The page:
She’s been called “the Indiana Jones of food,” “the Mick Jagger of Mexico,” and “the grand dame of Mexican cooking.” Observing the fervor with which chef Diana Kennedy barrels down the dirt roads of Michoacán in her white Nissan pickup truck, it’s not hard to see why the sprightly 95-year-old has earned such esteemed admirers, from the likes of Alice Waters, José Andrés, and Craig Claiborne. Kennedy’s no-nonsense attitude, passionate takes on everything from sex to sustainability, and encyclopedic knowledge of regional Mexican cuisine make her a perfect documentary subject. With director Elizabeth Carroll as skilled sous-chef, “Diana Kennedy: Nothing Fancy” brings bold flavors together to serve a scrumptious delight of a film.
Borrowing its title from one of her nine classic cookbooks, “Nothing Fancy” presents Kennedy’s life at an engaging but thorough pace. Born in England in 1923, Kennedy moved to Mexico in 1957 after meeting her late husband, New York Times Latin America correspondent Paul Kennedy, during a military coup in Port-au-Prince. She quickly fell in love with her new home country, and began traveling to isolated areas to meet and observe local cooks in order to replicate regional dishes. Her first book, “Cuisines of Mexico,” was published in 1972, becoming a bestseller and remaining a seminal work on Mexican cooking to this day. What followed was international acclaim, television shows, two more bestsellers, James Beard awards, and the Most Excellent Order of the British Empire.
More than accolades, however, Kennedy’s monk-like devotion to authentic regional cuisine stoked a worldwide voracious appetite for Mexican food. The next generation of Mexican and Latin American chefs are eternally grateful. Unfortunately, that’s a fact the film does not let one easily forget.
“Mexico as a country will be eternally indebted to her efforts,” says one gushing acolyte. Andrés is trotted out consistently to pay homage, even though he is Spanish — not Mexican. It’s hard not to wince when white American Alice Waters waxes poetic about what she’s done for the country. An indigenous woman gushes about Kennedy during a visually ripe scene filmed in the colorful kitchen of a Oaxacan eatery, ornamented by the intricately patterned tiles native to the region. The two women embrace each other tightly, recalling a decades-long friendship. There is genuine love here, but the woman singing Kennedy’s praises no doubt has Kennedy to thank for her restaurant becoming a bustling tourist destination.
The film takes a defensive position without explaining the underlying criticism, tripping over itself by backing into questions of appropriation and authenticity. Kennedy is one of the world’s foremost experts on regional Mexican cuisine, true — she is also a white British lady who has profited, financially and otherwise, from sharing this knowledge. It is, to be sure, a knowledge she gained through years of research, personal relationships, and respectful dedication. That’s a fascinating dichotomy that raises questions that couldn’t be more relevant in our hyper-globalized culture. The film does itself — and Kennedy — a disservice to ignore this tension. Let Kennedy bark an answer her critics — if anyone could could, it’s this surly 95-year-old who needs no assistance speaking her mind.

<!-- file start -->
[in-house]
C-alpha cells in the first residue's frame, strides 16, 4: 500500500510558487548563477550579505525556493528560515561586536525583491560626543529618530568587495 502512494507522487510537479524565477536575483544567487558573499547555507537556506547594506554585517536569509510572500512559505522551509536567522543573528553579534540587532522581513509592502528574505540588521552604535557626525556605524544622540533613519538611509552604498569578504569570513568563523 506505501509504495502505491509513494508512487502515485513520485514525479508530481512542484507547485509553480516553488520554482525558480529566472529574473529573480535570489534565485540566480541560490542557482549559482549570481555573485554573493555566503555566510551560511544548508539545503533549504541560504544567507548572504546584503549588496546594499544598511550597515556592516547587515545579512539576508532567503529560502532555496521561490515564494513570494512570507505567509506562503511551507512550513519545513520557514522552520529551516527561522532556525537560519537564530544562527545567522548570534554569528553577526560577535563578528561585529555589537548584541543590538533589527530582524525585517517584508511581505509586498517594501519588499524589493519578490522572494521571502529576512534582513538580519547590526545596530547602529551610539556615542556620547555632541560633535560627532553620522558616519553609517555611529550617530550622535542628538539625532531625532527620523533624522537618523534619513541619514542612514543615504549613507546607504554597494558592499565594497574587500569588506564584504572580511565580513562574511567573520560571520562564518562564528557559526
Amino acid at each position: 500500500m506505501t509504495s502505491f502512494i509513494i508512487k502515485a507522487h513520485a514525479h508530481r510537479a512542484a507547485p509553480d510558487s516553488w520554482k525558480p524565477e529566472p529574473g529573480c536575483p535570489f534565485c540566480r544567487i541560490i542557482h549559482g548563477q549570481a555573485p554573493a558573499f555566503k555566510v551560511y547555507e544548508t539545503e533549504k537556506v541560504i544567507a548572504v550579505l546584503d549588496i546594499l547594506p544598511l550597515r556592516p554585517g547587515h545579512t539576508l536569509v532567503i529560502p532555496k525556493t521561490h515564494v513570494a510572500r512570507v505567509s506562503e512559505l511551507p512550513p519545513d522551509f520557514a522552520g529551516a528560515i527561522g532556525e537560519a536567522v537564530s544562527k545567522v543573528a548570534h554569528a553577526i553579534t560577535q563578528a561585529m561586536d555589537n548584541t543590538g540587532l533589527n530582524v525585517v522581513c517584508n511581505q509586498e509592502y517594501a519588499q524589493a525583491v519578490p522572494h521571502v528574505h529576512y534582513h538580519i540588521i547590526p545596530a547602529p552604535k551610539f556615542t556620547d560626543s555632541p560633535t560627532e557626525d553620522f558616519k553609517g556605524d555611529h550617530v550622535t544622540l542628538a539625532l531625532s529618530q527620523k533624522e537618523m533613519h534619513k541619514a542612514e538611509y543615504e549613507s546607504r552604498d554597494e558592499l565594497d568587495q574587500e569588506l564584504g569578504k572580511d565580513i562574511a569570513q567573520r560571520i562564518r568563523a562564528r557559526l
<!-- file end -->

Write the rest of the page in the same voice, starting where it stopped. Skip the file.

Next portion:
Still, the pleasures of the film outweigh its careful reservations, mostly because Kennedy is simply too much fun to observe in her natural habitat. Touring her lush garden, she lovingly coos: “This is my jewel box. These are my jewels,” as she cradles the overflowing greenery. She has a wide range of strongly-held beliefs on subjects that range from monocultures (bad), Mexico’s pepper imports (why?), and romantic partnership (“when you’re two people, your experience isn’t the same as one”). She preaches the gospel of sustainability as fervently as Greta Thunberg, modeling a spiritual connection to the land not unlike the gospel preached by indigenous cultures. “What are you going to do when I’m gone?” she shouts into the void. “Who is going to start screaming?”
Many will recognize Kennedy’s smiling visage from her cookbook covers. “Nothing Fancy” offers another image: That of the older woman in a flat-brim straw hat and pink head scarf at the wheel her trusty pickup truck, a look of focused determination on her face. “I wish my truck could recount some of the experiences it’s been through with me,” she muses. Thanks to this film, we know what it might say.
Greenwich Entertainment releases “Diana Kennedy: Nothing Fancy” nationwide via virtual cinema on Friday, May 22.